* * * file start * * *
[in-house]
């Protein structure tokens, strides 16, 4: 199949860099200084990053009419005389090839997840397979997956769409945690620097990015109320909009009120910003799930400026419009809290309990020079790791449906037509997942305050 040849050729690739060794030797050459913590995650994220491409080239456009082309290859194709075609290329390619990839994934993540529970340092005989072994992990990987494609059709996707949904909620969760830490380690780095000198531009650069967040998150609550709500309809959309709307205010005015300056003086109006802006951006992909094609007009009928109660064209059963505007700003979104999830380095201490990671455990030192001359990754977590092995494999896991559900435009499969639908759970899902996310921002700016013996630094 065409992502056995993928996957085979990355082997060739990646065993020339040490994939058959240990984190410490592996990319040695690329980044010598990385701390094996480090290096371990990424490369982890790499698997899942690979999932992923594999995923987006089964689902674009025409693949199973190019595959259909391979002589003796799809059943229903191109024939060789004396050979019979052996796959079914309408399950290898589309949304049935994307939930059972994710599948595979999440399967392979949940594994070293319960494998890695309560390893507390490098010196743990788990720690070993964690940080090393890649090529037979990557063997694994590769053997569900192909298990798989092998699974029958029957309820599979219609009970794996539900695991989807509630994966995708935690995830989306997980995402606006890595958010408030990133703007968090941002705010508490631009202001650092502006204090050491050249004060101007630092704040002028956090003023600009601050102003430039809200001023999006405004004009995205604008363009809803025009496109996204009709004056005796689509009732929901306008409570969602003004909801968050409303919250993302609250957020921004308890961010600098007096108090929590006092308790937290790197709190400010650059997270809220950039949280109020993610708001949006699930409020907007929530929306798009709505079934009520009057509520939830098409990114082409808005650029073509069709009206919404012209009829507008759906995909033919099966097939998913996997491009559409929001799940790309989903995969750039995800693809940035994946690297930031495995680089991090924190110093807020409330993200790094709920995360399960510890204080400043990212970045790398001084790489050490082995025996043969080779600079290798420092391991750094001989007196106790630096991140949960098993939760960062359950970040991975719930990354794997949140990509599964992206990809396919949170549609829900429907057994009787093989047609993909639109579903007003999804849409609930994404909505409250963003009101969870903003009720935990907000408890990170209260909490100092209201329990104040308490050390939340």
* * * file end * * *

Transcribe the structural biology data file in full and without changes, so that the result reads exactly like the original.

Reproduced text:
[in-house]
């Protein structure tokens, strides 16, 4: 199949860099200084990053009419005389090839997840397979997956769409945690620097990015109320909009009120910003799930400026419009809290309990020079790791449906037509997942305050 040849050729690739060794030797050459913590995650994220491409080239456009082309290859194709075609290329390619990839994934993540529970340092005989072994992990990987494609059709996707949904909620969760830490380690780095000198531009650069967040998150609550709500309809959309709307205010005015300056003086109006802006951006992909094609007009009928109660064209059963505007700003979104999830380095201490990671455990030192001359990754977590092995494999896991559900435009499969639908759970899902996310921002700016013996630094 065409992502056995993928996957085979990355082997060739990646065993020339040490994939058959240990984190410490592996990319040695690329980044010598990385701390094996480090290096371990990424490369982890790499698997899942690979999932992923594999995923987006089964689902674009025409693949199973190019595959259909391979002589003796799809059943229903191109024939060789004396050979019979052996796959079914309408399950290898589309949304049935994307939930059972994710599948595979999440399967392979949940594994070293319960494998890695309560390893507390490098010196743990788990720690070993964690940080090393890649090529037979990557063997694994590769053997569900192909298990798989092998699974029958029957309820599979219609009970794996539900695991989807509630994966995708935690995830989306997980995402606006890595958010408030990133703007968090941002705010508490631009202001650092502006204090050491050249004060101007630092704040002028956090003023600009601050102003430039809200001023999006405004004009995205604008363009809803025009496109996204009709004056005796689509009732929901306008409570969602003004909801968050409303919250993302609250957020921004308890961010600098007096108090929590006092308790937290790197709190400010650059997270809220950039949280109020993610708001949006699930409020907007929530929306798009709505079934009520009057509520939830098409990114082409808005650029073509069709009206919404012209009829507008759906995909033919099966097939998913996997491009559409929001799940790309989903995969750039995800693809940035994946690297930031495995680089991090924190110093807020409330993200790094709920995360399960510890204080400043990212970045790398001084790489050490082995025996043969080779600079290798420092391991750094001989007196106790630096991140949960098993939760960062359950970040991975719930990354794997949140990509599964992206990809396919949170549609829900429907057994009787093989047609993909639109579903007003999804849409609930994404909505409250963003009101969870903003009720935990907000408890990170209260909490100092209201329990104040308490050390939340």